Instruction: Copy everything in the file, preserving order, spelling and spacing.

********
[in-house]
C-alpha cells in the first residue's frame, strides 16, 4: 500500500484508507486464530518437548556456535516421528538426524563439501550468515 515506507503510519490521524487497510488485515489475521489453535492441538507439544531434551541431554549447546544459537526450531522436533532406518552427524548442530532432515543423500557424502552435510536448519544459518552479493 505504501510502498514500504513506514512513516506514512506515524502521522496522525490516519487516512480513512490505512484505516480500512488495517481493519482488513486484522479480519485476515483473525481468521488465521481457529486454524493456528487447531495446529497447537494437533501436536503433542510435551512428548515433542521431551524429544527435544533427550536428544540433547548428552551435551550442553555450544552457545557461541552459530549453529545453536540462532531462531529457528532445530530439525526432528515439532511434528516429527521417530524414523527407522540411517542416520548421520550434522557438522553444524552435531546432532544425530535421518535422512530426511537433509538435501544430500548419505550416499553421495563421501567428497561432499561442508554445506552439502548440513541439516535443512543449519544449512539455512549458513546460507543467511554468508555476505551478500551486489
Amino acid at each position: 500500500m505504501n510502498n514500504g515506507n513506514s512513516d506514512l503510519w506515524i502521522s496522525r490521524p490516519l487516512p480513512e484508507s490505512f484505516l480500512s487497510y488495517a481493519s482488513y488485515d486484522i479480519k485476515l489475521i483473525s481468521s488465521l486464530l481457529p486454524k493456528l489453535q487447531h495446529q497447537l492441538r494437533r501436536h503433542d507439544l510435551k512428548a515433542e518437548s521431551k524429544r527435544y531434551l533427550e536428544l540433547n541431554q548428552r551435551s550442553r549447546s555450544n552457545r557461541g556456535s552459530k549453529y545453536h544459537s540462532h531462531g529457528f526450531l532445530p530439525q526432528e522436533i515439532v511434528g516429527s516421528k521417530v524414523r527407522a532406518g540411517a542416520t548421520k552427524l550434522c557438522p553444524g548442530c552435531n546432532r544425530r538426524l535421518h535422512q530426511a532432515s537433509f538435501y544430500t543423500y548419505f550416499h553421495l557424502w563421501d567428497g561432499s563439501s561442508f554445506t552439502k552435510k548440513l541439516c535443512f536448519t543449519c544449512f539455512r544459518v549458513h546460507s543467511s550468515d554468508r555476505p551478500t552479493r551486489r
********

[in-house]
C-alpha cells in the first residue's frame, strides 16, 4: 500500500484508507486464530518437548556456535516421528538426524563439501550468515 515506507503510519490521524487497510488485515489475521489453535492441538507439544531434551541431554549447546544459537526450531522436533532406518552427524548442530532432515543423500557424502552435510536448519544459518552479493 505504501510502498514500504513506514512513516506514512506515524502521522496522525490516519487516512480513512490505512484505516480500512488495517481493519482488513486484522479480519485476515483473525481468521488465521481457529486454524493456528487447531495446529497447537494437533501436536503433542510435551512428548515433542521431551524429544527435544533427550536428544540433547548428552551435551550442553555450544552457545557461541552459530549453529545453536540462532531462531529457528532445530530439525526432528515439532511434528516429527521417530524414523527407522540411517542416520548421520550434522557438522553444524552435531546432532544425530535421518535422512530426511537433509538435501544430500548419505550416499553421495563421501567428497561432499561442508554445506552439502548440513541439516535443512543449519544449512539455512549458513546460507543467511554468508555476505551478500551486489
Amino acid at each position: 500500500m505504501n510502498n514500504g515506507n513506514s512513516d506514512l503510519w506515524i502521522s496522525r490521524p490516519l487516512p480513512e484508507s490505512f484505516l480500512s487497510y488495517a481493519s482488513y488485515d486484522i479480519k485476515l489475521i483473525s481468521s488465521l486464530l481457529p486454524k493456528l489453535q487447531h495446529q497447537l492441538r494437533r501436536h503433542d507439544l510435551k512428548a515433542e518437548s521431551k524429544r527435544y531434551l533427550e536428544l540433547n541431554q548428552r551435551s550442553r549447546s555450544n552457545r557461541g556456535s552459530k549453529y545453536h544459537s540462532h531462531g529457528f526450531l532445530p530439525q526432528e522436533i515439532v511434528g516429527s516421528k521417530v524414523r527407522a532406518g540411517a542416520t548421520k552427524l550434522c557438522p553444524g548442530c552435531n546432532r544425530r538426524l535421518h535422512q530426511a532432515s537433509f538435501y544430500t543423500y548419505f550416499h553421495l557424502w563421501d567428497g561432499s563439501s561442508f554445506t552439502k552435510k548440513l541439516c535443512f536448519t543449519c544449512f539455512r544459518v549458513h546460507s543467511s550468515d554468508r555476505p551478500t552479493r551486489r